TDS levels between 300-500 mg/l are generally acceptable and values below 600 mg/l have shown no scientific evidence of negative health impact. A TDS value above 1000 mg/l, however, can be an indicator of unsafe levels of dissolved solids in your water.

Clearly, not all levels of TDS in water are harmful for human consumption, so it is critical to understand the importance of different levels of TDS. Here are some conclusions from a study done by the World Health Organisation (WHO) to understand preferable range of TDS levels:

  • 50 – 300: Excellent
  • 300 – 600: Good/Acceptable
  • 600 – 900: Fair
  • 900 – 1,200: Poor
  • Above 1,200: Unacceptable

It is worth noting that water with low levels of TDS can taste flat and pleasant while higher levels can result in a bitter, salty or sulphuric taste.

Why Should I Measure Total Dissolved Solids in My Water?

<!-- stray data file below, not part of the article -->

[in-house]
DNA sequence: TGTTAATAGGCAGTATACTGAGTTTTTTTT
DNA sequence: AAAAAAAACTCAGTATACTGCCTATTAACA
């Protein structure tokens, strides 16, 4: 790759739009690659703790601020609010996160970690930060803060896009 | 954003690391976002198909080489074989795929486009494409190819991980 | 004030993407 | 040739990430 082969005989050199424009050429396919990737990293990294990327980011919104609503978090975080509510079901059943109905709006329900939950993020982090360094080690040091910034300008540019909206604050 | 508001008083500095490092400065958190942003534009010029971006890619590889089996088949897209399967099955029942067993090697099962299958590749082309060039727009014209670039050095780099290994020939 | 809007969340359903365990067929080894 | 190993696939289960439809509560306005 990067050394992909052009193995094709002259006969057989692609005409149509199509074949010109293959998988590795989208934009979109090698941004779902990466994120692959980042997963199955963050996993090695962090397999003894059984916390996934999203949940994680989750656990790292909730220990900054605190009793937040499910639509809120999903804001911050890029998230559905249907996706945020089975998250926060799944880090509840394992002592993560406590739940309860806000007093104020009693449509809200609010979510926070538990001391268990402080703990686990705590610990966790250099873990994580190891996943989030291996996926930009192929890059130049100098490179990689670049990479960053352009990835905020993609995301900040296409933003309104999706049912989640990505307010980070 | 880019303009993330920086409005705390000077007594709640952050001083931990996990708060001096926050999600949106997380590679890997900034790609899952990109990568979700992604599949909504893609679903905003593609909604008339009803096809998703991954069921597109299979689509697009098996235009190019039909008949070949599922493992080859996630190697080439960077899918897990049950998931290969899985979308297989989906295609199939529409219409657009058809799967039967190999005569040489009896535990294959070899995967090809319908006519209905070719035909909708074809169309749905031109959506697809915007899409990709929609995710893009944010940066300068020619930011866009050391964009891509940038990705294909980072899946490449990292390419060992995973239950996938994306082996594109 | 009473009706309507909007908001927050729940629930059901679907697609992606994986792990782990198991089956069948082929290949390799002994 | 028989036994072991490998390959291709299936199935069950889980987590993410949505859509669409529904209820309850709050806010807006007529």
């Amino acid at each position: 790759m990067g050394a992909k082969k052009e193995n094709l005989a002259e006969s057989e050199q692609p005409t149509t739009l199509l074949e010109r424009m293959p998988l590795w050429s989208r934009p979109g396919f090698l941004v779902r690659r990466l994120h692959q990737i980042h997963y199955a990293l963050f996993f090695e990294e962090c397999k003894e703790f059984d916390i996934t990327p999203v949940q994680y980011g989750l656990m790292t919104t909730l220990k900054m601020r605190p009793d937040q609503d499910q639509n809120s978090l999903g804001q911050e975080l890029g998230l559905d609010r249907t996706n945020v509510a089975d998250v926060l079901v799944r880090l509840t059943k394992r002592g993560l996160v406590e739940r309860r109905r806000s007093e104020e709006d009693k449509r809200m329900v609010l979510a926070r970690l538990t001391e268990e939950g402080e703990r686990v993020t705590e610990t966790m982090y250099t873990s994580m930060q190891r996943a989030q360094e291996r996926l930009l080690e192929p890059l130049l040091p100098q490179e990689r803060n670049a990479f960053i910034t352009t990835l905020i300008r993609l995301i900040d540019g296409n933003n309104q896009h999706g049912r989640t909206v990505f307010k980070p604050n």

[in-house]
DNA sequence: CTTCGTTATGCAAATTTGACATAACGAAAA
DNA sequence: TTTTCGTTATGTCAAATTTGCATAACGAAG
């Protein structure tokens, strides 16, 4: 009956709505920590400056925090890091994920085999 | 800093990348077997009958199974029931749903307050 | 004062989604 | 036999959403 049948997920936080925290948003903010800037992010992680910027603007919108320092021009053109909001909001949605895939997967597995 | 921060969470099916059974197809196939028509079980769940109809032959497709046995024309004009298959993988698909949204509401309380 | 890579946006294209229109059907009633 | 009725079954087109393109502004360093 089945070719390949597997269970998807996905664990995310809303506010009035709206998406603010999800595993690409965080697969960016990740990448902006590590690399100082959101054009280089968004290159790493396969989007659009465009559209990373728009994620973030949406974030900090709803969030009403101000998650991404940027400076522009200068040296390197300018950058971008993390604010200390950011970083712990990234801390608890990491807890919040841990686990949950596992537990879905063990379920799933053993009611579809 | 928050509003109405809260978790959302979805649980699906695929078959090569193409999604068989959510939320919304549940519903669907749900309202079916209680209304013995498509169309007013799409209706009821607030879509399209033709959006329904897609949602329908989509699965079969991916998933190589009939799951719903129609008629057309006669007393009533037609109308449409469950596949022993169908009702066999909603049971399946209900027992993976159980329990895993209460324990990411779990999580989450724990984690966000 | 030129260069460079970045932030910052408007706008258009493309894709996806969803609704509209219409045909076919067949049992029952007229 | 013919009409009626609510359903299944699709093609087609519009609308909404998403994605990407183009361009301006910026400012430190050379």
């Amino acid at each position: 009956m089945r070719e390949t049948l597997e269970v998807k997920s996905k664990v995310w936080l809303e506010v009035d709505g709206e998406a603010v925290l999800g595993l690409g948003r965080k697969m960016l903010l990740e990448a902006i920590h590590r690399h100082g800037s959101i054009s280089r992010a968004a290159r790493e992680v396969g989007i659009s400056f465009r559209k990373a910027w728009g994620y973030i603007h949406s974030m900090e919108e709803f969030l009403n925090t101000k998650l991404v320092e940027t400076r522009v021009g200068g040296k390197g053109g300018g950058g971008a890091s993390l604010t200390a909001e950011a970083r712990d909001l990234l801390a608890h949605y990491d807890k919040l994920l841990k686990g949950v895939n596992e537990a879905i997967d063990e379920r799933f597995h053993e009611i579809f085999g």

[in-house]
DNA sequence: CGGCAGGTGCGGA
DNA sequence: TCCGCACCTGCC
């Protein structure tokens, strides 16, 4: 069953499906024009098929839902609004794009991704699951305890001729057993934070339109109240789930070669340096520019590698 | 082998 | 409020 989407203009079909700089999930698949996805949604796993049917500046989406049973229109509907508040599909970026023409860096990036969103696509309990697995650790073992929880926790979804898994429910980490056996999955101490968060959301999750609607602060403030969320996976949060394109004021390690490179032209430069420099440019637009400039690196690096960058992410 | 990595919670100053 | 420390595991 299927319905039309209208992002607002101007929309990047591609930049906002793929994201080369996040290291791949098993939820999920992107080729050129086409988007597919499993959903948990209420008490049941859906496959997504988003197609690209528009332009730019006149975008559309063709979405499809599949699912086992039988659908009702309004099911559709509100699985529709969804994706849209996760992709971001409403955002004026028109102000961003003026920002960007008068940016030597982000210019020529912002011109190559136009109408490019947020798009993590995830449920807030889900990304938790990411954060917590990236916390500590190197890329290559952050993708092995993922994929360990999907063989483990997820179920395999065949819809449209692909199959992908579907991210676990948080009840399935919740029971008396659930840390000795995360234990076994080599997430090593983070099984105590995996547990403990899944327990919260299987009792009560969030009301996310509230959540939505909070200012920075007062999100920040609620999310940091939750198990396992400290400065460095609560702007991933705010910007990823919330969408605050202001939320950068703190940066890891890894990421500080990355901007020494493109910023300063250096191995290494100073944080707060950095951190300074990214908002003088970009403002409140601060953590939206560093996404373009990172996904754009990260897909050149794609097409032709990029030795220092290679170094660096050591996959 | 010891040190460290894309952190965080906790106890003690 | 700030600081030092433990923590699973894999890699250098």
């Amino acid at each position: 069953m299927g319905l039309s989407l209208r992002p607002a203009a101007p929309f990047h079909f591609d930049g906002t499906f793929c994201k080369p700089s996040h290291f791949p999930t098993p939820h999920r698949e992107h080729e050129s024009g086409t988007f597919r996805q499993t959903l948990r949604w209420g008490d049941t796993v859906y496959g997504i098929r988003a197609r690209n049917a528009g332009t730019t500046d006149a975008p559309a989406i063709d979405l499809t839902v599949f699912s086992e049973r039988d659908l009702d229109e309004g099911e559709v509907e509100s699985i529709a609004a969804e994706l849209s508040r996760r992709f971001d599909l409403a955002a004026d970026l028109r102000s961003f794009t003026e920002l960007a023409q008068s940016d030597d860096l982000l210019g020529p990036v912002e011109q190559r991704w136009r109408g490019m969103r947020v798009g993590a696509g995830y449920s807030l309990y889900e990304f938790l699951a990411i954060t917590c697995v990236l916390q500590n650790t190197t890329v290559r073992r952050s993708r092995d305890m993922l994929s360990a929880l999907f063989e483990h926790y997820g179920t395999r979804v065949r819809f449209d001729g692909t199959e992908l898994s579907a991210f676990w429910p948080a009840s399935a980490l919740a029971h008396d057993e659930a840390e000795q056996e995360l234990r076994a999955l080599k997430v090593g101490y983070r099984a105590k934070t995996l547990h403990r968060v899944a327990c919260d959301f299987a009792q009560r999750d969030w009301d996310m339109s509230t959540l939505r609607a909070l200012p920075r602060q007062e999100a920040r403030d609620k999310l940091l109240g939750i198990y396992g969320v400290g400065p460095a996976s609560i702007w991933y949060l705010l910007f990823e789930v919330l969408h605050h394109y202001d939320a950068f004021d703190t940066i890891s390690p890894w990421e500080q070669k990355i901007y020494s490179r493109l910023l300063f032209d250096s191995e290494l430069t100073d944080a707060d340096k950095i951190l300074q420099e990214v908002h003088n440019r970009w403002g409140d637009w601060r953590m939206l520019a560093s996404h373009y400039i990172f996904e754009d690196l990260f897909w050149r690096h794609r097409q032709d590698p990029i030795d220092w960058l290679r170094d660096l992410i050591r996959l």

• Taste & Smell – Tap water with high TDS content can taste salty, bitter or sulphuric depending on the type of dissolved solids present in it. It can also give your water an unpleasant smell.
  • Cooking- A high concentration of TDS in water can change the taste of food. For instance, boiling your pasta in water that has a high level of chlorine can give it an unpleasant taste.
  • Cleaning- High TDS content in your tap water can leave unsightly whitish spots on your dishes and clothes, even causing them to fade. With this type of water running in your home, it is common to notice build-ups in your sinks, tubs, and taps.
  • Plumbing and Appliances- High concentrations of calcium and magnesium can make your tap water hard. These dissolved minerals can cause scale deposits in the plumbing, resulting in expensive repairs/replacements and shortened lifespan of your water appliances.